# Average minimum number of random k-sparse vectors in GF(2) to span the whole space?

What is the average minimum required number of independent $k$-sparse (having at most $k$ non-zero elements) random vectors belonging to $\mathbb{F}_2^n$ to span the whole space of $\mathbb{F}_2^n$? Any such vector is uniformly probable to be chosen among the total $\sum_{j=0}^k \binom{n}{j}$ vectors.

Here are the two extreme cases:

1. If $k=n$, this average value is $n+1.6067$ as proved here.
2. If $k=1$, using coupon collector problem this average value is proved to be larger than $\Theta(n \log n)$.

Can we prove that if $k = \Theta(\log n)$, then this average value is $\Theta(n)$? or something similar? My simulation results show that for a pretty large range of $k$ this average value is $\Theta(n)$.

• You might look at this related MO question of mine and its answer by Kevin Costello. May 3 '16 at 17:21
• Thank you Robert! I have seen this post before and also the mentioned papers. My guess is that if $k$ is larger than the XORSAT satisfiability threshold, the average minimum required number of vectors will be equal to $n(1+o(1))$ but I don't know how to prove or disprove it? May 3 '16 at 17:37
• When k=2, this is equivalent to taking a graph on n+1 vertices and adding random edges until it is connected. Here the vector $e_i+e_j$ corresponds to edge $(i,j)$ and the vector $e_i$ corresponds to edge $(0,i)$ May 4 '16 at 14:31
• This is a nice analogy. Do you know the exact value of the minimum number of edges to be added to make this graph connected. May 4 '16 at 20:34

Let $k=\Theta(\log n)$. We will keep adding random $k$-sparse vectors one at a time and stop when we get a spanning set. Assume that currently the vectors span a space $A$ of codimension $j$ for $j\le n/(2k)$. We want to figure out the expected number of steps to reach codimension $j-1$, which is the inverse of the probability that a randomly chosen $k$-sparse vector is outside of $A$.
Since $A$ has codimension $j$, we can find $j$ basis vectors $e_{\ell_1},\ldots,e_{\ell_j}$ such that $A\cap\text{span}(e_{\ell_1},\ldots,e_{\ell_j})=\{0\}$. This means that for any vector $v$ that has $k-1$ 1's, none of them at a position $\ell_i$, we have that at most one of $v,v+e_{\ell_1},v+e_{\ell_2},\ldots,v+e_{\ell_j}$ is in $A$. Thus there are at least $j\binom{n-j}{k-1}$ $k$-sparse vectors outside of $A$, so the probability of a random $k$-sparse vector is outside of $A$ is at least $$\frac{j\binom{n-j}{k-1}}{\sum_{i=0}^k \binom{n}{i}}=\Theta\left(\frac{j\binom{n}{k-1}}{\binom{n}{k}}\right)=\Theta\left(\frac{jk}{n}\right)=\Theta\left(\frac{j\log n}{n}\right)$$ where we used the fact that $j\le n/(2k)$ to get $\binom{n-j}{k-1}=\Theta\left(\binom{n}{k-1}\right)$. This means that going from codimension $j$ to codimension $j-1$ takes an average of $\Theta\left(\frac{n}{j\log n}\right)$ steps, so going from codimension $\lfloor \frac{n}{2k}\rfloor$ to codimension $0$ (spanning set) takes an average of $$\sum_{j=1}^{n/(2k)} \frac{n}{j\log n}=\Theta\left(\frac{n\log(n/(2k))}{log n}\right)=\Theta(n)$$ steps.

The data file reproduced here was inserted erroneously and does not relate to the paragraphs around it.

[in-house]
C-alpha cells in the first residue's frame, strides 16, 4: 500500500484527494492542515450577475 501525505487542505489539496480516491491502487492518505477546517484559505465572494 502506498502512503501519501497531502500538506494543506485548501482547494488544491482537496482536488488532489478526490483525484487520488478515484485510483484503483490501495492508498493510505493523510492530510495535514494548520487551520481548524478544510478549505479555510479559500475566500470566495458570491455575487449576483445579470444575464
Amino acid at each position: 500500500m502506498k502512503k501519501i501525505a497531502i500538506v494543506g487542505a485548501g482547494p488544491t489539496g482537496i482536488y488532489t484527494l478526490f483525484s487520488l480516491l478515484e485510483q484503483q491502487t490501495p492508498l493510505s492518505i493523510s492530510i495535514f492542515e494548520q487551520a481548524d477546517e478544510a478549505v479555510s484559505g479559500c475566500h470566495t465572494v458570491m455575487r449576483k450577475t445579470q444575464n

If the codimension is $j=\lfloor \frac{n}{2k}\rfloor$, then we derived above that decreasing the codimension by 1 requires an average of $\Theta\left(\frac{n}{j\log n}\right)=\Theta(1)$ steps. Since the number of steps necessary is only smaller when the codimension is greater, it takes us at most $\Theta(n/\log n)$ steps to get to codimension $\lfloor \frac{n}{2k}\rfloor$. Therefore the whole process takes $\Theta(n)$ steps.
• Thank you Sam! I think this is the correct answer for $k=\Theta(\log(n))$. But what is the actual threshold for $k$ such that the average number is $\Theta(n)$? Can we prove something stronger that the average value is indeed $n(1+o(1))$ for $k=\Omega(\log(n))$? May 4 '16 at 17:36
• This was based on taking $jk/n$ as the lower bound that each new vector is outside of $A$, which corresponds to the worst case when $A=span\{e_1,\ldots,e_{n-j}\}$. Intuitively, it seems like the average case should have higher probability (and thus take fewer steps), which would make the threshold for k less than $\log n$, but I'm not sure how to prove that. May 5 '16 at 21:02